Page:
My Coming Out (as a Nerd)

“Hello, Beautiful Nerds!”

That’s the line that Roman Mars used to open up his like show at Town Hall. For those of you who don’t know him, Roman is the host of the hit podcast 99% Invisible. He’s also got a Ph.D. in genetics. So he’s got some serious nerd cred. As I sat there among thousands of nerds, I had to ask the question, “Am I a nerd?” Though I didn’t associate with that label, I figured it was worth investigating.

I went back to summer camp in 1987. I was going into 5th grade. I went to Camp Summit in update New York. It was an idyllic green landscape with these old red bunks that looked like they were barns stolen from a farm. It was very much a nerd free culture. People wanted to talk about sports, they wanted to talk about girls, and they wanted to talk about fashion. If you remember it was the 1980’s and fashion was not doing well but we didn’t realize it at the time.

I got to pick out my own shirts and show people my true personality. At the time they had these dinosaur-themed sports shirts. Like soccer-a-saurus was a dinosaur holding a soccer ball with a long definition of a soccer-a-saurus below. I got all these shirts: soccer-a-saurus, and football-a-saurus, and boxing-a-saurus, and angler-a-saurus (that one was about fishing) not because I liked any of the sports but I because I really liked shirts definitions on them. I also brought my Casio digital watch. This wasn’t your normal digital watch. Mine had a thermometer, barometer, and altimeter. I didn’t know why I needed any of these things but I liked having them. And then I brought an SAT book with me. I wasn’t planning on taking the SAT any time soon, I just liked solving the math problems. Clearly, this camp wasn’t really for me, but I couldn’t accept that so I went for another 6 years.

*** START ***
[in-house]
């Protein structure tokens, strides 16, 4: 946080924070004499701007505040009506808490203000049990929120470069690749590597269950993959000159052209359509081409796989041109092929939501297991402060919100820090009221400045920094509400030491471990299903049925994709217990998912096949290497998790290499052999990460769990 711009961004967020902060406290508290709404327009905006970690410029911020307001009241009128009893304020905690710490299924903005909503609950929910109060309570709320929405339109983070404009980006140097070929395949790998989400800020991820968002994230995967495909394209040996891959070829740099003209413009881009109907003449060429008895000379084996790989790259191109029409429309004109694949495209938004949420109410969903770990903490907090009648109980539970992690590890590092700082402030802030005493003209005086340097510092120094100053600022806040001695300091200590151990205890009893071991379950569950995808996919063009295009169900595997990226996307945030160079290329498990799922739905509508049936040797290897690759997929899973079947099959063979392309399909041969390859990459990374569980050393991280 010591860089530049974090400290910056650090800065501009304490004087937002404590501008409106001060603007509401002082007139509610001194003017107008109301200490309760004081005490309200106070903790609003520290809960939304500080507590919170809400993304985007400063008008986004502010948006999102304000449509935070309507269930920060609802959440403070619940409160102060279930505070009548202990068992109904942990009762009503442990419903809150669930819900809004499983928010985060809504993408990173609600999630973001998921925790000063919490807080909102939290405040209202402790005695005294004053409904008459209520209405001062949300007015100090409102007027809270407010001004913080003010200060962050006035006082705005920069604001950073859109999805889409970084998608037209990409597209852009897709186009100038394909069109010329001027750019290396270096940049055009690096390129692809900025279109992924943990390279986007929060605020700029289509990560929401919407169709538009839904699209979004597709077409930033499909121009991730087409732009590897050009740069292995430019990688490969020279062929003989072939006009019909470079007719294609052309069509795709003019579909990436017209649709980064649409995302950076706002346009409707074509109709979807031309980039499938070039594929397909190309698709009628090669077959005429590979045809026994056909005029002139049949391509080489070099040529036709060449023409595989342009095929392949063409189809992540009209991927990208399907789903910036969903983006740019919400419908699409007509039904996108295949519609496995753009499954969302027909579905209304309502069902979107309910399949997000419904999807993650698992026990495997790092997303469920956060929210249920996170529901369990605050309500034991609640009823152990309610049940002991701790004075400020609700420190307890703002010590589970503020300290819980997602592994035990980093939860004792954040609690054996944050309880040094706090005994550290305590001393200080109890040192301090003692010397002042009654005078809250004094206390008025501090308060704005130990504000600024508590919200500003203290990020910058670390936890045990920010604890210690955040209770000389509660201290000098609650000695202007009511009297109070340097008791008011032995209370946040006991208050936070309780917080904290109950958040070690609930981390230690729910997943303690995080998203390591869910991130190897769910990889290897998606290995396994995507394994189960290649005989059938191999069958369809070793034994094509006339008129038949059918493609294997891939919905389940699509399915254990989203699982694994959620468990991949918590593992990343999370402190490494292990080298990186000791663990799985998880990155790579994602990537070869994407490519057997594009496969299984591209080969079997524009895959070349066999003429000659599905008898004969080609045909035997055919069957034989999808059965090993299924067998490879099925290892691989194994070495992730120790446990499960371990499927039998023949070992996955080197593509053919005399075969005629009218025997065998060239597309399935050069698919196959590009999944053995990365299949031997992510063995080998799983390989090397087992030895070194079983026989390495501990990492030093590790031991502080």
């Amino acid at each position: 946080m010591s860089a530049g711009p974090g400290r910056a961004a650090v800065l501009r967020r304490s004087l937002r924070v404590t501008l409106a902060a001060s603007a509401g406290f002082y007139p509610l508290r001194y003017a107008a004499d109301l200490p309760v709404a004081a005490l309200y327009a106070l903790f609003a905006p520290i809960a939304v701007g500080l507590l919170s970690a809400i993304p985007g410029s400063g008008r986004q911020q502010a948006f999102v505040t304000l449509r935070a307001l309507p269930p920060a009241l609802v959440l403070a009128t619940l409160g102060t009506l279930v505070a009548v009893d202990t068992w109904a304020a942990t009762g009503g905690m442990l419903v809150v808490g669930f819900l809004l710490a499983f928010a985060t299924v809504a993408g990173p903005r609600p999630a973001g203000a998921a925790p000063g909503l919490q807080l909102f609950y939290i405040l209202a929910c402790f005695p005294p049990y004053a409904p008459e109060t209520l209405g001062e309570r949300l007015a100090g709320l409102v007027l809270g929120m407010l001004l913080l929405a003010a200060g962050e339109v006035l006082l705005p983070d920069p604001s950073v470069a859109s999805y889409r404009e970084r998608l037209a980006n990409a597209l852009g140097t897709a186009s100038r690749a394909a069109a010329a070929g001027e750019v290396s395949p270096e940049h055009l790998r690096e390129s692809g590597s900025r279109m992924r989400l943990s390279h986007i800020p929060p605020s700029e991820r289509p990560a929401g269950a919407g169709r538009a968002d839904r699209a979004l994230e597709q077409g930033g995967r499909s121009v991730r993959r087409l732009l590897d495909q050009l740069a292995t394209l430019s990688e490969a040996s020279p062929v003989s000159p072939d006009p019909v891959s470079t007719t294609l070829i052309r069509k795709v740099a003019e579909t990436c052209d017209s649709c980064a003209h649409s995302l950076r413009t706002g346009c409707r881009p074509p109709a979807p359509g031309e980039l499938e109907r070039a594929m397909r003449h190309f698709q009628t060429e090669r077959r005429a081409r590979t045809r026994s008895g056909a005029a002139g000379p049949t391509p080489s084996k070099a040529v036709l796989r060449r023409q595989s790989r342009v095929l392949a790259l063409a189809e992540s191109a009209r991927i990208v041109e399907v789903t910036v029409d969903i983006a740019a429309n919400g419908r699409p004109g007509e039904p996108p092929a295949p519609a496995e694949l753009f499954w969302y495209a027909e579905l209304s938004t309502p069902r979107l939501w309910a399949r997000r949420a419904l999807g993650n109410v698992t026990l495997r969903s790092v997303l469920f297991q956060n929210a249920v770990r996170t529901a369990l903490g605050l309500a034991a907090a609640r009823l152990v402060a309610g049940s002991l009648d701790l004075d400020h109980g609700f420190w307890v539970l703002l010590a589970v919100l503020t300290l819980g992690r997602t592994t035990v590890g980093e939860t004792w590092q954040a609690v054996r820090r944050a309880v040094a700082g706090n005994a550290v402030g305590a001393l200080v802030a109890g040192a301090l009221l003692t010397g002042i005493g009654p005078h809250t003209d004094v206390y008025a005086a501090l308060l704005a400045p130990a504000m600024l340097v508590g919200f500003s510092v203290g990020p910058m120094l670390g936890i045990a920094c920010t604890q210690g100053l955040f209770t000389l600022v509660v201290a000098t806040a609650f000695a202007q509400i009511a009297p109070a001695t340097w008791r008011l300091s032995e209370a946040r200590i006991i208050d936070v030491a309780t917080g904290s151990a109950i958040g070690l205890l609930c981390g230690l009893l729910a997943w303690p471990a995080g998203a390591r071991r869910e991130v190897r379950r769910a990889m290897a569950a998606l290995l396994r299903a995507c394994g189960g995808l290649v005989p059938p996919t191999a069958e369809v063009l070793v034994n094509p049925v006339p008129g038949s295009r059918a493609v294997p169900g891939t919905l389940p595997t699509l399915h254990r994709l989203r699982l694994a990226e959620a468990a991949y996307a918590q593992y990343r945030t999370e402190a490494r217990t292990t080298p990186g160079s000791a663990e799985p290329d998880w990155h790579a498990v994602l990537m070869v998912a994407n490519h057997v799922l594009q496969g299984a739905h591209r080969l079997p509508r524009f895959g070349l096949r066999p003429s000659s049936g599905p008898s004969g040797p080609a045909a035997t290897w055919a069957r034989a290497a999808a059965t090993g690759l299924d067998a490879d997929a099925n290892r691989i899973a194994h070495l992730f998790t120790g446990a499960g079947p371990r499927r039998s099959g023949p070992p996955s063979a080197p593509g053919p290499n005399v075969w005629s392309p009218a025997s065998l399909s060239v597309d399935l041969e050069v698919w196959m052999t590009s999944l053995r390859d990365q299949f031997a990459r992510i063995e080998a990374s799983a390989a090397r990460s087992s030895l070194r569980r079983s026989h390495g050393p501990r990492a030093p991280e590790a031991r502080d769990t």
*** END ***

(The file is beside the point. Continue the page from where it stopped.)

Over time I found my people. When I got to Yale, I found a lot of smart, academic enthusiasts who enjoyed talking about math and literature and philosophy. I remember visiting my sister at Penn and I told her, “Penn is nice and all. It’s in the Ivy League. But people at Penn don’t seem to have the sorts of conversations and academic discussions that I’m used to at Yale.” When she came to visit me, she said, “Yale is filled with nerds.”

I loved Yale. I would hang out with my friends Lutz and Christine and we would go on fun adventures. We tried to figure out if there was really was a castle at on the roof of the library. We investigated the hell out of this. We looked at blueprints at the library, we talked to people, we even climbed on other roofs nearby to see it. Eventually, we figured out that there was a castle on the roof. It was covering the heating and air conditioning system and this castle facade helped it blend into the facade of the old library.

We also searched for the most unique book we could find at the library. We found a fourth quarto edition of Hamlet from 1601. It was such a valuable book that it wasn’t even kept at the library but in a safe down the street from the library and we could only read it in the special reading room. But we could touch it and read it. The reason this book was so special was that it had one of the only known specimens of William Shakespeare’s signature.

But I didn’t fully embrace the term nerd until about 20 years later. I went to my 20th college reunion. Lutz was there with his family. He brought his daughter Liza. And though Liza spoke English fluently, she’d grown up in who grew up in Germany and didn’t know all the idioms. One day Liza asked her mother “Mommy what’s a nerd?”

And Liza’s mother replied, “Your father and Robert are nerds.”

So these are my people. The nerds. We’re awesome. Being a nerd is about going really deep into something and embracing it and loving it. Like many of you here at Toastmasters. Quinn is a theater nerd. Nicole is a music nerd. Lee is a business and marketing nerd. I implore all of you to embrace your inner nerdiness and to just love the hell out of something and obsess over it, regardless of what anyone else thinks.